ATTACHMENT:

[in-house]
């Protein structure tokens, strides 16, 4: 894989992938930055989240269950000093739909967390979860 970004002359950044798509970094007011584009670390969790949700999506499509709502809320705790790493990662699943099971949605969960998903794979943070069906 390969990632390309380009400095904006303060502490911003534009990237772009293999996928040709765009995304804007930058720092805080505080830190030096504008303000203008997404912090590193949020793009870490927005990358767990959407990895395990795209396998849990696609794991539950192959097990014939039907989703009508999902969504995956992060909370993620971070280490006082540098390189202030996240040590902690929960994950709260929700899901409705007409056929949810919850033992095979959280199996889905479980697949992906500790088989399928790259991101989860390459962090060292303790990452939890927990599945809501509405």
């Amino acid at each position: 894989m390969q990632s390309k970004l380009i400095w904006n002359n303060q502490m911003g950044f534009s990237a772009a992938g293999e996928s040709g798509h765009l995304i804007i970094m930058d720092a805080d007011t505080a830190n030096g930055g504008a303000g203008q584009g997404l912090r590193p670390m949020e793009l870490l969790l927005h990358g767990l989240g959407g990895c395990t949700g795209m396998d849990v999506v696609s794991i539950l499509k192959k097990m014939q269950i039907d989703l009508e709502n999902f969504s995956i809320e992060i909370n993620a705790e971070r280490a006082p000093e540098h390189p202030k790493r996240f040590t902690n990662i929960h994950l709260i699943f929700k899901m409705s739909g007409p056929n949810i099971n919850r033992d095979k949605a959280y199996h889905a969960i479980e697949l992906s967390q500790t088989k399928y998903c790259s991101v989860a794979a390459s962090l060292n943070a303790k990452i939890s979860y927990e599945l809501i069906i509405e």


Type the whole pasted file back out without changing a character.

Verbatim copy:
[in-house]
């Protein structure tokens, strides 16, 4: 894989992938930055989240269950000093739909967390979860 970004002359950044798509970094007011584009670390969790949700999506499509709502809320705790790493990662699943099971949605969960998903794979943070069906 390969990632390309380009400095904006303060502490911003534009990237772009293999996928040709765009995304804007930058720092805080505080830190030096504008303000203008997404912090590193949020793009870490927005990358767990959407990895395990795209396998849990696609794991539950192959097990014939039907989703009508999902969504995956992060909370993620971070280490006082540098390189202030996240040590902690929960994950709260929700899901409705007409056929949810919850033992095979959280199996889905479980697949992906500790088989399928790259991101989860390459962090060292303790990452939890927990599945809501509405």
């Amino acid at each position: 894989m390969q990632s390309k970004l380009i400095w904006n002359n303060q502490m911003g950044f534009s990237a772009a992938g293999e996928s040709g798509h765009l995304i804007i970094m930058d720092a805080d007011t505080a830190n030096g930055g504008a303000g203008q584009g997404l912090r590193p670390m949020e793009l870490l969790l927005h990358g767990l989240g959407g990895c395990t949700g795209m396998d849990v999506v696609s794991i539950l499509k192959k097990m014939q269950i039907d989703l009508e709502n999902f969504s995956i809320e992060i909370n993620a705790e971070r280490a006082p000093e540098h390189p202030k790493r996240f040590t902690n990662i929960h994950l709260i699943f929700k899901m409705s739909g007409p056929n949810i099971n919850r033992d095979k949605a959280y199996h889905a969960i479980e697949l992906s967390q500790t088989k399928y998903c790259s991101v989860a794979a390459s962090l060292n943070a303790k990452i939890s979860y927990e599945l809501i069906i509405e």